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The Bill & Melinda Gates Foundation will inject $750 million into the Global Fund to Fight AIDS, Tuberculosis and Malaria, Microsoft co-founder Bill Gates announced at the World Economic Forum.
The donation comes in the form of a promissory note, not as cash, which the Gates Foundation said "gives the Global Fund the flexibility and authority to distribute funds efficiently based on immediate needs."
"By supporting the Global Fund, we can help to change the fortunes of the poorest countries in the world," Gates said in a statement. "I can't think of more important work."
At a news conference at the World Economic Forum in Davos, Gates said the funds could be used immediately to "saves lives, whether it is bed nets (to protect against mosquitoes carrying malaria) or TB (tuberculosis) treatment, those are two diseases that don't get perhaps the visibility of the work done in HIV but they are every bit as important."
The investment comes on top of $650 million the Gates Foundation has already contributed since the Global Fund was launched 10 years ago.
Demographers estimate we will hit eight billion sometime in the next twelve years. No one can say exactly when or where we will cross that threshold but one thing is guaranteed: each of those next billion will be children.
While there are many things to consider about our readiness for population growth and sustainability, I also keep this question in view: What are the odds that each of those children can reach the potential they came into the world with?
Nearly half the world exists on $2 a day or less -- and half of the world's children live in poverty. In the least developed countries, about 30% of children under the age of 14 work. As a result, these children become extremely vulnerable to exploitation and human trafficking. Nearly 1 million children are trafficked and enslaved each year.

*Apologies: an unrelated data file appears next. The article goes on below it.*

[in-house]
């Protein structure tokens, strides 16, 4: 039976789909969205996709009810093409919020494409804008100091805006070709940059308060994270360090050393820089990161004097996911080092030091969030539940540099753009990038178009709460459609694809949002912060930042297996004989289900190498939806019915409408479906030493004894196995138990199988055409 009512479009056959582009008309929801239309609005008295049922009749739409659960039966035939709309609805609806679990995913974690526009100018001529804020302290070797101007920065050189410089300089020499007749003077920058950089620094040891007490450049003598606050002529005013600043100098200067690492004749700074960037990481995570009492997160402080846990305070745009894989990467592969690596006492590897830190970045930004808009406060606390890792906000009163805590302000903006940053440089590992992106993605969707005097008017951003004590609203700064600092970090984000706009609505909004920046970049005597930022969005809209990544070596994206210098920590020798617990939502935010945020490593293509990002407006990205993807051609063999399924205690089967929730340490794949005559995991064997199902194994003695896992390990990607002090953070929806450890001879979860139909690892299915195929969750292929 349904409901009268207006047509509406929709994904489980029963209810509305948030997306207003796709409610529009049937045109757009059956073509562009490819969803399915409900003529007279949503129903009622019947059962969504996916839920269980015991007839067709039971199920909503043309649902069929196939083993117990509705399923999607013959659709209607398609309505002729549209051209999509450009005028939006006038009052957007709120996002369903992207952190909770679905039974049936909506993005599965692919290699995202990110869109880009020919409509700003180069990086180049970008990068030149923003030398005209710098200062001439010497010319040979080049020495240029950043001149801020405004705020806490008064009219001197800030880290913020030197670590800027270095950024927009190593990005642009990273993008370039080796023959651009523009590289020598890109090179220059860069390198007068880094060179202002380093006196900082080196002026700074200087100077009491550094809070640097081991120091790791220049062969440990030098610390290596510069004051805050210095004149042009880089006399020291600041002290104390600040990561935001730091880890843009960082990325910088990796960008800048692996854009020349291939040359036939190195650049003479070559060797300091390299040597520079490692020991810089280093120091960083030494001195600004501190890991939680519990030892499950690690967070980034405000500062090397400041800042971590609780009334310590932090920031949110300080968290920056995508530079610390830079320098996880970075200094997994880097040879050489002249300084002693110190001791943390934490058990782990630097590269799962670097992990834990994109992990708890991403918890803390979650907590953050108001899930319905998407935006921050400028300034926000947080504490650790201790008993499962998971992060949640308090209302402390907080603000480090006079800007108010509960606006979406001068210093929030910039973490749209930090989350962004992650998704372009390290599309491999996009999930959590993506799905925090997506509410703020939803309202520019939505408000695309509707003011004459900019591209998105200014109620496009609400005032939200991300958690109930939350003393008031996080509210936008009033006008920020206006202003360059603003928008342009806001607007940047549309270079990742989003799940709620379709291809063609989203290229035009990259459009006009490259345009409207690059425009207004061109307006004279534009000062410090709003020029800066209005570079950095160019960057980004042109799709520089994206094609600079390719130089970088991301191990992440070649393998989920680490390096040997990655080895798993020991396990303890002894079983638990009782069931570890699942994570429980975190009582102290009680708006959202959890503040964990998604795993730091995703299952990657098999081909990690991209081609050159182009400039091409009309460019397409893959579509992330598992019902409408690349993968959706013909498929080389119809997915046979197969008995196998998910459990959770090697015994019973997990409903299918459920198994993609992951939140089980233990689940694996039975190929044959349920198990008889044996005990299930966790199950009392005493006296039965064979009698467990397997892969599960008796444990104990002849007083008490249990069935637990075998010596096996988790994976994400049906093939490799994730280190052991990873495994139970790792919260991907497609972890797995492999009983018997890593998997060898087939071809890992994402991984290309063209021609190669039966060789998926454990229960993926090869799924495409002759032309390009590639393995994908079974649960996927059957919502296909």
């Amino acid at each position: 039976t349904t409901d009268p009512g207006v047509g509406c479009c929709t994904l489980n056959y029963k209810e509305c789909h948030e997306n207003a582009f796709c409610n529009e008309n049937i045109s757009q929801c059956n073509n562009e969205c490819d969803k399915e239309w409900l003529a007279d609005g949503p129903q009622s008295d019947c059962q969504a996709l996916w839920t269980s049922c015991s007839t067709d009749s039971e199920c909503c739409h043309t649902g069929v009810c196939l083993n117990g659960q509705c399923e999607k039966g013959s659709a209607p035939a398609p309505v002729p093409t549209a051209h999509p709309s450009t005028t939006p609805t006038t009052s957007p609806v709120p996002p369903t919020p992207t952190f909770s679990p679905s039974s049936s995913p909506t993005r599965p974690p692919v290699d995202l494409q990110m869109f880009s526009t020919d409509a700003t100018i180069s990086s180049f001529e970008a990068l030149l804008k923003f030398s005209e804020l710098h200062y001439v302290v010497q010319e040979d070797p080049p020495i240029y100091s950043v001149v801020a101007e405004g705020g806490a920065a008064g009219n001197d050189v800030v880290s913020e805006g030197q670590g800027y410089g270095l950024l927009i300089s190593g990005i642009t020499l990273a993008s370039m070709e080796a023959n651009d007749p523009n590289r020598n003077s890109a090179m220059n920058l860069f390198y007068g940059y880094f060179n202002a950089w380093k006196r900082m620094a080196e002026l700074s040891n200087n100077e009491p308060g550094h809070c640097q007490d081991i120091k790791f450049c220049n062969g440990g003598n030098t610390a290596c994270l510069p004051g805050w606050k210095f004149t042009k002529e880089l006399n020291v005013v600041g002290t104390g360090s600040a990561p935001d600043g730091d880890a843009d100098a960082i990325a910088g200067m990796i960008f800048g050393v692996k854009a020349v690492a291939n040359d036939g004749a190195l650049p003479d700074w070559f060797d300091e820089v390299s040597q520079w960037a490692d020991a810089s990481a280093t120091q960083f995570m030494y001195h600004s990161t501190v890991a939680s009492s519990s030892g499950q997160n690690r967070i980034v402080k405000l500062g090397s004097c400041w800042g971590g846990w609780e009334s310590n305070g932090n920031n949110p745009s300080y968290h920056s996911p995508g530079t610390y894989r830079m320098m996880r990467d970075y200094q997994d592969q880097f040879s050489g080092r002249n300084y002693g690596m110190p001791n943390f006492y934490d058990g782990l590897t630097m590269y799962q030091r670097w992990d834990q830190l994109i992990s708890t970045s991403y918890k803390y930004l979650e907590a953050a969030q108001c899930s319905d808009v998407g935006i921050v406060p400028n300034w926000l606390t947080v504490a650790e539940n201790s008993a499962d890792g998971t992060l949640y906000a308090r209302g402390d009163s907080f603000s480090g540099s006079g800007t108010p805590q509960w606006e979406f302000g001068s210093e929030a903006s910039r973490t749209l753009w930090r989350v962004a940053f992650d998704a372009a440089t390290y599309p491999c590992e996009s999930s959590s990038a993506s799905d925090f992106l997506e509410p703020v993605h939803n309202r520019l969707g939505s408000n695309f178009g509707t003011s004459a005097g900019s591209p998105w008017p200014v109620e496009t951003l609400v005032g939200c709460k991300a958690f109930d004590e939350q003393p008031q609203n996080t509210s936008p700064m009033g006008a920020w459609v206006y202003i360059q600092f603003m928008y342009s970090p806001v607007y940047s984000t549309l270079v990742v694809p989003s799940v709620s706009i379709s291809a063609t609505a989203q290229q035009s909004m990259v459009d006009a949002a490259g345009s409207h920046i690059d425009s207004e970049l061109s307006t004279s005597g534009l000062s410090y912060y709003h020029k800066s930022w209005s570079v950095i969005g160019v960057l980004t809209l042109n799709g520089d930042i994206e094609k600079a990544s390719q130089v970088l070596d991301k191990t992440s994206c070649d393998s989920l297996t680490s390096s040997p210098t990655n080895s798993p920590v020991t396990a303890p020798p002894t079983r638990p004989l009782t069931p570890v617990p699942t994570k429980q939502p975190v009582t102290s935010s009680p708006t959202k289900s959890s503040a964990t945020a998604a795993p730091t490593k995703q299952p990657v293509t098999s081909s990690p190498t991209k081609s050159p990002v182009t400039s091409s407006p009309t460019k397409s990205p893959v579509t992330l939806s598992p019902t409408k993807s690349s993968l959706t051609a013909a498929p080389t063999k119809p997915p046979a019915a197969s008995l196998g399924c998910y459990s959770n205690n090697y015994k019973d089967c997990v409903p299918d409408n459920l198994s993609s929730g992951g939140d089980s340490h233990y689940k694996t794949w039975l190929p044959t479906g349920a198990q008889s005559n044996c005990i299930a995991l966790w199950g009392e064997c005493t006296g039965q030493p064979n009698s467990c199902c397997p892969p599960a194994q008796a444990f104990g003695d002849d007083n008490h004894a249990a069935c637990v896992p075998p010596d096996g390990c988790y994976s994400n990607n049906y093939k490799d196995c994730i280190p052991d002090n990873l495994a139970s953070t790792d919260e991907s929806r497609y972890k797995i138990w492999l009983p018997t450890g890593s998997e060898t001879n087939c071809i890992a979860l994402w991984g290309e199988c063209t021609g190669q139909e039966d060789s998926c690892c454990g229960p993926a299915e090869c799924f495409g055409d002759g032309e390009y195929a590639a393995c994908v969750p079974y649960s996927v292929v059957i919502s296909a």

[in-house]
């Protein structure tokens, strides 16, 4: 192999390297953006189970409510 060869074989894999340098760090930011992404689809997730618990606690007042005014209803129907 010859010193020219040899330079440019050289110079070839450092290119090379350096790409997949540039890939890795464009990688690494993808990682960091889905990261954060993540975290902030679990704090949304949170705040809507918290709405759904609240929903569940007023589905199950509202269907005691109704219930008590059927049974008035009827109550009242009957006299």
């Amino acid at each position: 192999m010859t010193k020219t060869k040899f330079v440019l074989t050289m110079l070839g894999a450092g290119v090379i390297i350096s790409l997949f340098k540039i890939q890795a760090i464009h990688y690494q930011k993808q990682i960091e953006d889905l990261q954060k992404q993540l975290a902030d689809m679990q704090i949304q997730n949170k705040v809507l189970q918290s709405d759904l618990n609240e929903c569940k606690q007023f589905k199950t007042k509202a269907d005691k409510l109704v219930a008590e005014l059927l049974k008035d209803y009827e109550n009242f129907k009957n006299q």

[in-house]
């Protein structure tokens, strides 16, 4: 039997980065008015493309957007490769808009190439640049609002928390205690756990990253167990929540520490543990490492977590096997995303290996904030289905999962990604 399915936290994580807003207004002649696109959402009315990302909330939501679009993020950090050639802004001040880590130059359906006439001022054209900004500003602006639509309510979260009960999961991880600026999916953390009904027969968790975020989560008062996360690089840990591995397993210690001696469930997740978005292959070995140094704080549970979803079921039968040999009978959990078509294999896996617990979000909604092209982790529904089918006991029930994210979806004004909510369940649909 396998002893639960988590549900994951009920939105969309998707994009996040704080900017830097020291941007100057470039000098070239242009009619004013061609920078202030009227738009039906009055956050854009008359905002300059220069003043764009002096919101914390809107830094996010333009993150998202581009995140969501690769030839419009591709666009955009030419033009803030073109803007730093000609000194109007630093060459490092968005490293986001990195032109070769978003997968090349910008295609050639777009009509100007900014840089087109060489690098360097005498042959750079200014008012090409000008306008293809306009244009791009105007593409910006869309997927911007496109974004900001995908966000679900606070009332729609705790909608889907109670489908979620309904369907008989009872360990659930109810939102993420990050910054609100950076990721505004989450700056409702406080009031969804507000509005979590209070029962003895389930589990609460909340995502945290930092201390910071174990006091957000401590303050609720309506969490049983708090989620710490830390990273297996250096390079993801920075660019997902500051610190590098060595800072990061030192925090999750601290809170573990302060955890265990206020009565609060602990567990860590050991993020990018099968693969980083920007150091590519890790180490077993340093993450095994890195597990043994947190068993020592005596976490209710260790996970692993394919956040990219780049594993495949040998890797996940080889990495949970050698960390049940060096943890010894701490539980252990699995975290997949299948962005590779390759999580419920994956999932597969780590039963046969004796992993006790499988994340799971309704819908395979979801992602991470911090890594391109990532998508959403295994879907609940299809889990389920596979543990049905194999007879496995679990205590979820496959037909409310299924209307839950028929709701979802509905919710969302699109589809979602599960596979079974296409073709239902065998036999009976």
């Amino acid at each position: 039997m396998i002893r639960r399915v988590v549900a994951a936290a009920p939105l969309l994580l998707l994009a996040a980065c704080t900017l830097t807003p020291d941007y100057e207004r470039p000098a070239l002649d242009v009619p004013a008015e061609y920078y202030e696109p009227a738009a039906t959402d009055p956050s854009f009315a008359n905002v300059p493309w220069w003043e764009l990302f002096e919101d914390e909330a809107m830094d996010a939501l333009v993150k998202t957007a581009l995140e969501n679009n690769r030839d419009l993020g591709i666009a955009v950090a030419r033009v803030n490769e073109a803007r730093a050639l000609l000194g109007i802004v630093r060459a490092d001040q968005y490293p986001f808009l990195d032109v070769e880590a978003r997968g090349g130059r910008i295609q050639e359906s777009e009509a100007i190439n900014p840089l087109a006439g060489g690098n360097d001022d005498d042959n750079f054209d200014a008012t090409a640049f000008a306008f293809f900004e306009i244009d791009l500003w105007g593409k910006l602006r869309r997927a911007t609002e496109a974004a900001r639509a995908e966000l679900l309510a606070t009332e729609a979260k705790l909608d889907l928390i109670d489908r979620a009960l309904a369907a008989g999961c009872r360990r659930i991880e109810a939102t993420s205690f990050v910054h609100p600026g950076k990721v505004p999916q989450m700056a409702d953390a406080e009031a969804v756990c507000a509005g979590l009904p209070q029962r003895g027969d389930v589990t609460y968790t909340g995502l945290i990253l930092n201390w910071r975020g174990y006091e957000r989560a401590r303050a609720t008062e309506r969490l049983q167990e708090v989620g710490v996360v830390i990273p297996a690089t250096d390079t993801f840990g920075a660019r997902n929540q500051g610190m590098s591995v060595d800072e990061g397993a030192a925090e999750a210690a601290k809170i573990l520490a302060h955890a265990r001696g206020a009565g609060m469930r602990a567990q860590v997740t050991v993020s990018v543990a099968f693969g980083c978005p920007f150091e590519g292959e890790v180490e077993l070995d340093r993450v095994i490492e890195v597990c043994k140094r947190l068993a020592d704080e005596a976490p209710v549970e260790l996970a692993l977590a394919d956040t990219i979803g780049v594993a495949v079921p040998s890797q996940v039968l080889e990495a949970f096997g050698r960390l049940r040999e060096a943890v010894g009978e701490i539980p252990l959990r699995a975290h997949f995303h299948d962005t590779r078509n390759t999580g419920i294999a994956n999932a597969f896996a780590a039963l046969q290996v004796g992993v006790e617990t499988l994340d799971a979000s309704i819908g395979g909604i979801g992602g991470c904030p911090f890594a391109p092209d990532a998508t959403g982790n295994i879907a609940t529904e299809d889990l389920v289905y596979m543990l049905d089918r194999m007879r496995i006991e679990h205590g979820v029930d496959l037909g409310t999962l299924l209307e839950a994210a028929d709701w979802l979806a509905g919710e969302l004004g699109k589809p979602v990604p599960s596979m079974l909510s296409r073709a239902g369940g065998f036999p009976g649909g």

So what of the next billion? Will they learn or labor? Will they be free or enslaved? Will they know trauma or recovery? Will they be shown pathways to thrive or will they be stuck, as economist Paul Collier describes as the "bottom billion"?
If you believe all lives are of equal value, writing off a generation is simply unconscionable. Their future and ours have never before been so globally and inextricably tangled. Economic and political stability, global workforce and markets, the well being of civil society -- we'll rise or fall together.
[Excerpt of article by Kristin Lindsey, CEO of The Global Fund for Children]
Describing the Bill and Melinda Gates Foundation as the world’s largest foundation is accurate but a substantial understatement.
Its annual giving is more than six times larger than its closest ‘peer’.
There are fewer than 100 US foundations that give more than $50 million annually. The Gates Foundation gives $50 million per week.
But it’s not just the amount of giving that distinguishes the foundation. As Ed Skloot puts it, the foundation "differs from the institutional norm in almost every way: in size, ambition, high-level connections, proactivity, long-term commitment, operational engagement, and public leadership".
The Gates Foundation is treading new ground, changing expectations and the policy environment of philanthropy by its very existence.
--Tim Ogden, writing in Alliance
While Africans in general are an extremely charitable lot, Africa’s 40 richest people have yet to make a mark in global philanthropy, though are making notable efforts in their home countries. Among the more significant givers among Africa’s 40 richest: